Cutting your food into smaller pieces can trick you into eating less while making you feel more full, according to researchers at Arizona State University. In separate studies with rats and humans they found that “multiple pieces of food are more rewarding than an equicaloric single piece of food in both animals and humans.” Here’s what they think is going on:
Both humans and animals use number as a cue to judge quantities of food, with larger numbers usually associated with larger quantities. Therefore, a food portion cut into multiple, bite-sized pieces may perceptually look [like] more and therefore elicit greater satiation than the same portion presented as a single, large piece.
In the study involving humans, researchers gave 301 college students a bagel weighing 82g. Half of the students were given a solid bagel while the other half were given a bagel that had been cut into quarters. Twenty minutes after eating their bagels, both sets of students were then given a complimentary lunch and allowed to eat as much as they wanted.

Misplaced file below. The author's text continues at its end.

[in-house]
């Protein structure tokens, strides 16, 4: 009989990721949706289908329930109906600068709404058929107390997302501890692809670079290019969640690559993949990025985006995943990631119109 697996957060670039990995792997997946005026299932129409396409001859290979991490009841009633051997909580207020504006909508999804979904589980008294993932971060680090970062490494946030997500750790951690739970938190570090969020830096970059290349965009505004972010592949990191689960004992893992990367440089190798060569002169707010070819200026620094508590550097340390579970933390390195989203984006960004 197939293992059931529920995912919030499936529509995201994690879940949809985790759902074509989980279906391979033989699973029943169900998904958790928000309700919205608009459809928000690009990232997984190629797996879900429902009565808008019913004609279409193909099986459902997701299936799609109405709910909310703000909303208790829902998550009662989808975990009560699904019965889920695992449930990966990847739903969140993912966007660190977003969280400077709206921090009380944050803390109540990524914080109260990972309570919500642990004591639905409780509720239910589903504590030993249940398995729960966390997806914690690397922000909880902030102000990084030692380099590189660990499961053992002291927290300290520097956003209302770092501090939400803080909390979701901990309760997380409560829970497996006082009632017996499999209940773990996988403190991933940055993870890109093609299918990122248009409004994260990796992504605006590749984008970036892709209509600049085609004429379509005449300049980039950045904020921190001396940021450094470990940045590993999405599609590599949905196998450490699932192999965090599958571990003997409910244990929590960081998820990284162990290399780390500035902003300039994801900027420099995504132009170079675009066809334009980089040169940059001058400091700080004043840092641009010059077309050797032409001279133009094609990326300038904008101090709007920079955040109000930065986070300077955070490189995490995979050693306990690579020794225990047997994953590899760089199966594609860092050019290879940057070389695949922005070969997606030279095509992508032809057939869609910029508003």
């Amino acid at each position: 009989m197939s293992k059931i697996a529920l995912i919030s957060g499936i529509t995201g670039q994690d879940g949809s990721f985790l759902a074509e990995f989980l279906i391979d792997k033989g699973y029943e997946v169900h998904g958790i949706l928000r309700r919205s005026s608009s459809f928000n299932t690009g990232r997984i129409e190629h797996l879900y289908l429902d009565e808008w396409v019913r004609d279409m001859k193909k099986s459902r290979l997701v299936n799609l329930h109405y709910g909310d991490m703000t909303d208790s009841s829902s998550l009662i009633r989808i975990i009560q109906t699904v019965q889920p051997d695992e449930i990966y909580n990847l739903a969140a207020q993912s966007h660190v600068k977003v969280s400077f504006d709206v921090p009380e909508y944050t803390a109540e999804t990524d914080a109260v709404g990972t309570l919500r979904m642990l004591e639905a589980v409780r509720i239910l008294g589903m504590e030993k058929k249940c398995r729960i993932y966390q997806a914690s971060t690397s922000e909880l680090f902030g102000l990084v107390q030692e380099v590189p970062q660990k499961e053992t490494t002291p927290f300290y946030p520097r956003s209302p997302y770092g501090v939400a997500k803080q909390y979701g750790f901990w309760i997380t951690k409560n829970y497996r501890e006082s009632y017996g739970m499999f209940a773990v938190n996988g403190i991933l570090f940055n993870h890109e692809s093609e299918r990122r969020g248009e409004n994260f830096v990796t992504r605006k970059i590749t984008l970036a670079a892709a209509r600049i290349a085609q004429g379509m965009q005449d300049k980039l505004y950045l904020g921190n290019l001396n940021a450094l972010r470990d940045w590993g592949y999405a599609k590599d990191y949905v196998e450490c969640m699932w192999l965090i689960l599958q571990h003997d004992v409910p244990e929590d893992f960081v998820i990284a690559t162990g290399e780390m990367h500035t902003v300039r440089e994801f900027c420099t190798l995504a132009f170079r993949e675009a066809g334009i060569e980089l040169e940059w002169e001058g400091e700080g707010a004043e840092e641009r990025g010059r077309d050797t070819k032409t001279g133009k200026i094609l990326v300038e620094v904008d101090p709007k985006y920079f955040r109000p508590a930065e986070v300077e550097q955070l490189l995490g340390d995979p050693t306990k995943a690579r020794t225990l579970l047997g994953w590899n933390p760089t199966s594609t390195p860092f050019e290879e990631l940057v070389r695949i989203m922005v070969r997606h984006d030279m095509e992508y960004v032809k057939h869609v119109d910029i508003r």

Not only did the students who received the whole bagel consume more lunch calories than the other students, they also ate more of the bagel than their counterparts did. Devina Wadhera, the lead author of the study, concludes that “cutting up energy-dense meal foods into smaller pieces may be beneficial to dieters who wish to make their meal more satiating while also maintaining portion control.”